Euljiro Nogari Alley: A Culinary Destination in Seoul

Seoul, the capital of South Korea, is a city of contrasts that seamlessly blends its rich history with modernity. One of the best ways to explore the city is through its food, and Euljiro Nogari Alley is a prime destination for foodies looking to experience the best of Seoul’s traditional cuisine. In this article, we will take a closer look at Euljiro Nogari Alley, its history, the food it offers, and the best way to experience this culinary destination.

History of Euljiro Nogari Alley

Euljiro Nogari Alley is located in Jung-gu, one of the oldest districts in Seoul. The alley was initially established during the Korean War in the 1950s, as a market for vendors to sell surplus goods from the US military bases. At the time, the alley was known as “Nogari Alley,” named after the small fish that were sold in the market. Over the years, the market evolved, and more vendors started selling traditional Korean food, particularly street food. Today, Euljiro Nogari Alley is one of the most popular destinations for locals and tourists alike, known for its authentic Korean cuisine.

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Food at Euljiro Nogari Alley

Euljiro Nogari Alley
Euljiro Nogari Alley

Euljiro Nogari Alley is known for its street food, particularly the skewered fish cakes, or “odeng.” These fish cakes are made from minced fish and wheat flour, then skewered and boiled in a broth made from anchovies and kelp. The result is a savory, slightly sweet, and chewy snack that is perfect for munching on as you explore the alley. The skewered fish cakes are served in a cup of broth, and you can add mustard or vinegar for extra flavor.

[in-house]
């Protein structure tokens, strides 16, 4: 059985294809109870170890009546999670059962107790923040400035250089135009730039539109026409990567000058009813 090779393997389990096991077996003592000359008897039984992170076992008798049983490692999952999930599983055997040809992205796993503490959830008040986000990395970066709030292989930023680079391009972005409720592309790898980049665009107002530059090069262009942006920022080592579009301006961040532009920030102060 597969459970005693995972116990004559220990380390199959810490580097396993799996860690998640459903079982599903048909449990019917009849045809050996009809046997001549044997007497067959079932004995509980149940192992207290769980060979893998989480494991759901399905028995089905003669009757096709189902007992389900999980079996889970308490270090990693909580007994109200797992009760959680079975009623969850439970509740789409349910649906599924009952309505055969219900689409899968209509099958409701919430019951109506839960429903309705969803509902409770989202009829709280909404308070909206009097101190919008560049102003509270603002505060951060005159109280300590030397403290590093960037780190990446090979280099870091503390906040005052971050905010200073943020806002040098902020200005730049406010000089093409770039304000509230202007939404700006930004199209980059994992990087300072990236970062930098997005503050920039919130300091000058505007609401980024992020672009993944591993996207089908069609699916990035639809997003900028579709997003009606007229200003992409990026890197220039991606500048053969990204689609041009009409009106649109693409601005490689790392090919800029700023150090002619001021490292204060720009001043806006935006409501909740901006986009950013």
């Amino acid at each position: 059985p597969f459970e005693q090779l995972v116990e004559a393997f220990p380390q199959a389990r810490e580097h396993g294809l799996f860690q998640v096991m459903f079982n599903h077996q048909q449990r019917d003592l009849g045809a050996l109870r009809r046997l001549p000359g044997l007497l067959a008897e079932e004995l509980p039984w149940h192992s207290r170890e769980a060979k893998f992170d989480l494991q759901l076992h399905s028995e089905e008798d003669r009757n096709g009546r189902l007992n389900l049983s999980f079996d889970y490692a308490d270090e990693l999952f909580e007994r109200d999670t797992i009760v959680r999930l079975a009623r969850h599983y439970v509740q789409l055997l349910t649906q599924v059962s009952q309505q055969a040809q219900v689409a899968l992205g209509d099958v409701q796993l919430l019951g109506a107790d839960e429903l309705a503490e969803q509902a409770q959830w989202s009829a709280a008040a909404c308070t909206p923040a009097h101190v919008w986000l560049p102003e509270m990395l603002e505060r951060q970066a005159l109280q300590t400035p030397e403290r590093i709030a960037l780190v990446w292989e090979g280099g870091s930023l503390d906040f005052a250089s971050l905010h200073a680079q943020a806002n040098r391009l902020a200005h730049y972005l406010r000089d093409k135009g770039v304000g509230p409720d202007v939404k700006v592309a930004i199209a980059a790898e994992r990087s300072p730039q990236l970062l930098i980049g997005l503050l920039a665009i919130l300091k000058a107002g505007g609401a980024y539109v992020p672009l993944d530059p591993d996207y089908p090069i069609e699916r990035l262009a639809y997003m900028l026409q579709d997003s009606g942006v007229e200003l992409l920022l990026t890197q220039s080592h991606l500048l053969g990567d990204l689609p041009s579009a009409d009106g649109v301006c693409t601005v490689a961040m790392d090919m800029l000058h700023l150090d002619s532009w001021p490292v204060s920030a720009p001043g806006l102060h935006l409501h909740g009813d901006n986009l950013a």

Another popular snack at Euljiro Nogari Alley is “sundae,” a Korean sausage made from pig’s intestines stuffed with glass noodles, pork blood, and vegetables. The sausage is then steamed or boiled and served with a spicy dipping sauce. Sundae is a staple in Korean cuisine, and the version sold at Euljiro Nogari Alley is known for its unique blend of flavors and spices.

For those who want a heartier meal, Euljiro Nogari Alley also offers a variety of traditional Korean dishes. One of the most popular dishes is “jokbal,” or pig’s trotters. The dish is made by boiling pig’s feet in a soy sauce-based broth until the meat is tender and flavorful. The meat is then sliced and served with soybean paste, garlic, and lettuce leaves, which are used to wrap the meat. Jokbal is a dish that is beloved by Koreans, and the version sold at Euljiro Nogari Alley is considered one of the best in the city.

Best way to experience Euljiro Nogari Alley

Euljiro Nogari Alley is located near Euljiro 3-ga Station on Line 2 of the Seoul subway system. Best time to visit the alley is in the evening when the vendors are open and the atmosphere is bustling. It’s recommended to come with an empty stomach and a sense of adventure, as there are many different foods to try and discover. Be sure to wear comfortable shoes, as the alley can get crowded, and bring cash as some vendors may not accept credit cards.

When you arrive, take your time to wander through the alley, taking in the sights, sounds, and smells of the food. Be sure to try some of the skewered fish cakes, sundae, and jokbal, and don’t be afraid to try some of the other street foods on offer. It’s also a good idea to bring a group of friends so you can share and try different dishes together.

In addition to the food, Euljiro Nogari Alley also offers a glimpse into Seoul’s history and culture. The alley is located in an area that is home to many small businesses and workshops, so you can see artisans at work and discover unique souvenirs to bring home.


In conclusion, Euljiro Nogari Alley is a must-visit destination for foodies looking to experience traditional Korean cuisine in the heart of Seoul. With its rich history, diverse food offerings, and bustling atmosphere, the alley offers a truly unique and unforgettable culinary experience.

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